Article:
Saint Louis Cathedral is in the French Quarter of New Orleans, Louisiana, United States, on the Place John Paul II (French: Place Jean-Paul II), a promenaded section of Chartres Street (rue de Chartres) that runs for one block between St. Peter Street (rue Saint-Pierre) on the upriver boundary and St. Ann Street (rue Sainte-Anne) on the downriver boundary. It is located next to Jackson Square and facing the Mississippi River in the heart of New Orleans, situated between the historic buildings of the Cabildo and the Presbytère.
Three Roman Catholic churches have stood on the site since 1718, when the city was founded. The first was a crude wooden structure in the early days of the French colony. As the French were Catholic, their church was prominently located on the town square. Construction of a larger brick and timber church was begun in 1725 and was completed in 1727. Along with numerous other buildings, the church was destroyed in the Great New Orleans Fire (1788) on Good Friday, March 21, 1788. The cornerstone of a new church was laid in 1789 and the building was completed in 1794. In 1793 Saint Louis Church was elevated to cathedral rank as the See of the Diocese of New Orleans, making it one of the oldest cathedrals in the United States. In 1819, a central tower with the clock and bell was added.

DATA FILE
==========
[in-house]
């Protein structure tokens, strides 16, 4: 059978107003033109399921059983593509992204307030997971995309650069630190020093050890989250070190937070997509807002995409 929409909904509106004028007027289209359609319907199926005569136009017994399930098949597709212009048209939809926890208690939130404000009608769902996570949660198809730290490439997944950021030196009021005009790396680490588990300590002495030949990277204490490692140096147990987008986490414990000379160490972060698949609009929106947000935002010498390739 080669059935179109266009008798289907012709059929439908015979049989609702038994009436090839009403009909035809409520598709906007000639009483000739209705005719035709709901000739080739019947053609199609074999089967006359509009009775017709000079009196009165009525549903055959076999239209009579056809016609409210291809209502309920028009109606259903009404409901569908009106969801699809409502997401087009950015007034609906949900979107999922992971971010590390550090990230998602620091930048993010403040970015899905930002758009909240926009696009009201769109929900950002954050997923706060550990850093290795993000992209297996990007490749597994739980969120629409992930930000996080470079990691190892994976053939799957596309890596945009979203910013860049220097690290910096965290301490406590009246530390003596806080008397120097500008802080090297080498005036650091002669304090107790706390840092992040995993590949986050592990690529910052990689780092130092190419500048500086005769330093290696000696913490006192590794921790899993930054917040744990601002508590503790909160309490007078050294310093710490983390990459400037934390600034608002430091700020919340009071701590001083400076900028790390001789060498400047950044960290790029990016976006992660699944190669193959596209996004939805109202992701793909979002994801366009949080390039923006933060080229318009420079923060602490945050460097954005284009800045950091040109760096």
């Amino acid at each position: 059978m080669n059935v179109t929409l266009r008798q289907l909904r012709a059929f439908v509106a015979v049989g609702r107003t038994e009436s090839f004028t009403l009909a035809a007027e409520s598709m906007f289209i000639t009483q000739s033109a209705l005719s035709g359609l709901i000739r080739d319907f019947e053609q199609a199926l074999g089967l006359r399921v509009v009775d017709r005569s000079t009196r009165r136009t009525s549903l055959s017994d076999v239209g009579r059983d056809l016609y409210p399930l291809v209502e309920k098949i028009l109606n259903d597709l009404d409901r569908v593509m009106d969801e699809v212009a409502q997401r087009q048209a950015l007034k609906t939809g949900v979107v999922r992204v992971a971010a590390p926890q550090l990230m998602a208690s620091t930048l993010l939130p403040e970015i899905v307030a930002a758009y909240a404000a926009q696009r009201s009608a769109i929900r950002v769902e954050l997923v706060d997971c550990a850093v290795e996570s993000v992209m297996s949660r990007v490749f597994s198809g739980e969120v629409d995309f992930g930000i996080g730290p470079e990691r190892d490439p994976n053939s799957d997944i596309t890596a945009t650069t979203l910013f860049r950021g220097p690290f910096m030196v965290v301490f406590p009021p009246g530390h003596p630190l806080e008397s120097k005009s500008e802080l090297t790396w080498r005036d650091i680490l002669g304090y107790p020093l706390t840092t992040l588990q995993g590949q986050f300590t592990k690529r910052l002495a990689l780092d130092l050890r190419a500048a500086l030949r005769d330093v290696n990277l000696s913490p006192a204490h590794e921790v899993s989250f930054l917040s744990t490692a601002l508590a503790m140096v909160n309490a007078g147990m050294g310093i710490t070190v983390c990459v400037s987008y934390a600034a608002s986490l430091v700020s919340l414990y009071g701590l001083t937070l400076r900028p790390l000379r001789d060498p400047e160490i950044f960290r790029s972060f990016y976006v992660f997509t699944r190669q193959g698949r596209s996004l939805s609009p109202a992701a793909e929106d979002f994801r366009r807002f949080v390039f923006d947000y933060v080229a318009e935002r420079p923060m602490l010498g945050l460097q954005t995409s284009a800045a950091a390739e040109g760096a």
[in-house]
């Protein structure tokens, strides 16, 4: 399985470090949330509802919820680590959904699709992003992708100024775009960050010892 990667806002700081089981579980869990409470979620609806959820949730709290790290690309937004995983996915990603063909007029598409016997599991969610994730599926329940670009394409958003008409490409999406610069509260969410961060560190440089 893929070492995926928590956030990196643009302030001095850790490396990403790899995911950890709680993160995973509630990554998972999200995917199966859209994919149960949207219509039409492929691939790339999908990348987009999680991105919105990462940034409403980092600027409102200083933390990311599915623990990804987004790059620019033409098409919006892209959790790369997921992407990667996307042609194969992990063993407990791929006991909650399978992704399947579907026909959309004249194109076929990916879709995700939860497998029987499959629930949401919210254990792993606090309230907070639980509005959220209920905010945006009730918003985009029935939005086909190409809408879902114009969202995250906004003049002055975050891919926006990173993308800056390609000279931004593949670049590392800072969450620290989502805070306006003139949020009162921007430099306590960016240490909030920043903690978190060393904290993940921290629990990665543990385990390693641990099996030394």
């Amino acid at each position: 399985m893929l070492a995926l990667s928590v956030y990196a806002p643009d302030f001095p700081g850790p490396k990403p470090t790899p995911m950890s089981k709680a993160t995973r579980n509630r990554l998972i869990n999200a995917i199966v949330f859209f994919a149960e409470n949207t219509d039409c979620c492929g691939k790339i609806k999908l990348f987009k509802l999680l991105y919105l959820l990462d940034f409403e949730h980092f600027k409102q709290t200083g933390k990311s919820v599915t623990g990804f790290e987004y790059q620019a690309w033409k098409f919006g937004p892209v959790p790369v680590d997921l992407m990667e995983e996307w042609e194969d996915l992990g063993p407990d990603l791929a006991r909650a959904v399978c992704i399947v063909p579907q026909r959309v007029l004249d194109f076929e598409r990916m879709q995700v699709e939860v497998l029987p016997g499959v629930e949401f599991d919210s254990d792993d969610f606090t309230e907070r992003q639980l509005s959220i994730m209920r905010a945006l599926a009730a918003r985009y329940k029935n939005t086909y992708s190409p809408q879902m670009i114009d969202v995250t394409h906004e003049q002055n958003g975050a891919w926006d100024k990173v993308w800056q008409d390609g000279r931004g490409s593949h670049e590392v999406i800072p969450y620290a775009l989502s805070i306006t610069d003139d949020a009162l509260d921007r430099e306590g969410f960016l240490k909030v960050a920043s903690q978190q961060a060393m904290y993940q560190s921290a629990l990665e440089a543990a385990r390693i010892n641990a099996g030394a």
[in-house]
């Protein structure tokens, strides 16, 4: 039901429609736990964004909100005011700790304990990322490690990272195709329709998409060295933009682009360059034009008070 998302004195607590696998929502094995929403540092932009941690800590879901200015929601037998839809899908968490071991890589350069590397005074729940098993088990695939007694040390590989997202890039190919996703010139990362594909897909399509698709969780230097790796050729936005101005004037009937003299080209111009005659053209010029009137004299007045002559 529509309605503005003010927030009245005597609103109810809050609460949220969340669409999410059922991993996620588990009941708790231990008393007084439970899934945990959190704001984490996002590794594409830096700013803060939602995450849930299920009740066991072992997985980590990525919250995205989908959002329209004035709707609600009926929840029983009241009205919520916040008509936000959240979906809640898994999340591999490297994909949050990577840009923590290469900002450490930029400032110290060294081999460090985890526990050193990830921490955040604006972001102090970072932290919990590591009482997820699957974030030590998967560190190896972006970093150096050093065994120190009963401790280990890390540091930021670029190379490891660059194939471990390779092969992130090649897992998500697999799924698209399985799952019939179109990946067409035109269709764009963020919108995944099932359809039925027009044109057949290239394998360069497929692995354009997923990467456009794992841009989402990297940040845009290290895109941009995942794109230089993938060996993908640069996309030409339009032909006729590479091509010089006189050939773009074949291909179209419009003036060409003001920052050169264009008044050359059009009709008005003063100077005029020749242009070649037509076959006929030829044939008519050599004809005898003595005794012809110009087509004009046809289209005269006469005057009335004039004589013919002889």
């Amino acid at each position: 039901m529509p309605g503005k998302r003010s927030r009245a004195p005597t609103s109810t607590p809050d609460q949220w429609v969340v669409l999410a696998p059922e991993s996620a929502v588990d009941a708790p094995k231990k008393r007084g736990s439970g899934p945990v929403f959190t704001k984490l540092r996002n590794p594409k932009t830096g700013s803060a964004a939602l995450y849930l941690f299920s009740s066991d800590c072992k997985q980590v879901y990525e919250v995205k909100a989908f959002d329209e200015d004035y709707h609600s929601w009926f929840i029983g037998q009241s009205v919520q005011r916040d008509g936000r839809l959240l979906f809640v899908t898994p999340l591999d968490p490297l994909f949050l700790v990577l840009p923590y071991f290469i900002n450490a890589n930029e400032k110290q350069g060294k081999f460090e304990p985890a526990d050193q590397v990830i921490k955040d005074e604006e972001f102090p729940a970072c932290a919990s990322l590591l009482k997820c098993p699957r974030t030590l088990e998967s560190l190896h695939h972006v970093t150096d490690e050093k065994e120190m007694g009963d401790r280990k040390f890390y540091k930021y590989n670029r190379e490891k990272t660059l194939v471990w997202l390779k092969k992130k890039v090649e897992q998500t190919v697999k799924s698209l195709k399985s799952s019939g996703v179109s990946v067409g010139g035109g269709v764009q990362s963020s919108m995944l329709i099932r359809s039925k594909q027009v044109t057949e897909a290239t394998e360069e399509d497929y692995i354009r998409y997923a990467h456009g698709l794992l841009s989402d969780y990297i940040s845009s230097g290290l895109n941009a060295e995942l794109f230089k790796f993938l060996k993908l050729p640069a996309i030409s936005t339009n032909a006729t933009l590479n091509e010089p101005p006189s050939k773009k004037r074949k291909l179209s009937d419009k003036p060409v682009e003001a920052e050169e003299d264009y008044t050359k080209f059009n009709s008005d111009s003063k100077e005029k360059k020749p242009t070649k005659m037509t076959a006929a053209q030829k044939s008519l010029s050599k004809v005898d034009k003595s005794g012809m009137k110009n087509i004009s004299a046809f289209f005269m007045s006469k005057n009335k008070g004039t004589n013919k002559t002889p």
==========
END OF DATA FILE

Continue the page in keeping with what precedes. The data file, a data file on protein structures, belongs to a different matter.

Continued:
Enlarging the building to meet the needs of the growing congregation had been pondered since 1834, and J. N. B. de Pouilly was consulted to design plans for a new building. De Pouilly also designed St. Augustine Church in Tremé, the first church building dedicated as a parish church outside the French Quarter. (The Mortuary Chapel on North Rampart had been dedicated in 1827 as a chapel, and St. Vincent de Paul was established in a little frame church in 1838 but not dedicated.) On March 12, 1849, the diocese contracted with John Patrick Kirwan to enlarge and restore the cathedral, using De Pouilly's plans.
These specified that everything be demolished except the lateral walls and the lower portions of the existing towers on the front facade. During the reconstruction, it was determined that the sidewalls would have to be demolished also. During construction in 1850, the central tower collapsed. De Pouilly and Kirwan were replaced. As a consequence of these problems and reconstruction, very little of the Spanish Colonial structure survived. The present structure dates primarily to 1850. The bell from the 1819 tower was reused in the new building and is still there today.During the renovation, St. Patrick's Church served as the pro-cathedral for the city.
According to wikipedia